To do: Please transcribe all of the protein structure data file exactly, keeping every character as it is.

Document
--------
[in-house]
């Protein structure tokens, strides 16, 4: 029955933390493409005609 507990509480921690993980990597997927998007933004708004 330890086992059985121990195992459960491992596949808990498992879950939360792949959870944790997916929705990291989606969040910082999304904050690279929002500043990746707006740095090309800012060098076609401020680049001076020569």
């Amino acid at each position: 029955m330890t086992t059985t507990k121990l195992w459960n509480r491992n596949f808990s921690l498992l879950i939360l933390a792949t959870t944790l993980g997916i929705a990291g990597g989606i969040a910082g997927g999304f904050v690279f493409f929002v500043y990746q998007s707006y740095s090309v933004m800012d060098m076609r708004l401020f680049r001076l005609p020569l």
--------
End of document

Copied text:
[in-house]
């Protein structure tokens, strides 16, 4: 029955933390493409005609 507990509480921690993980990597997927998007933004708004 330890086992059985121990195992459960491992596949808990498992879950939360792949959870944790997916929705990291989606969040910082999304904050690279929002500043990746707006740095090309800012060098076609401020680049001076020569």
């Amino acid at each position: 029955m330890t086992t059985t507990k121990l195992w459960n509480r491992n596949f808990s921690l498992l879950i939360l933390a792949t959870t944790l993980g997916i929705a990291g990597g989606i969040a910082g997927g999304f904050v690279f493409f929002v500043y990746q998007s707006y740095s090309v933004m800012d060098m076609r708004l401020f680049r001076l005609p020569l």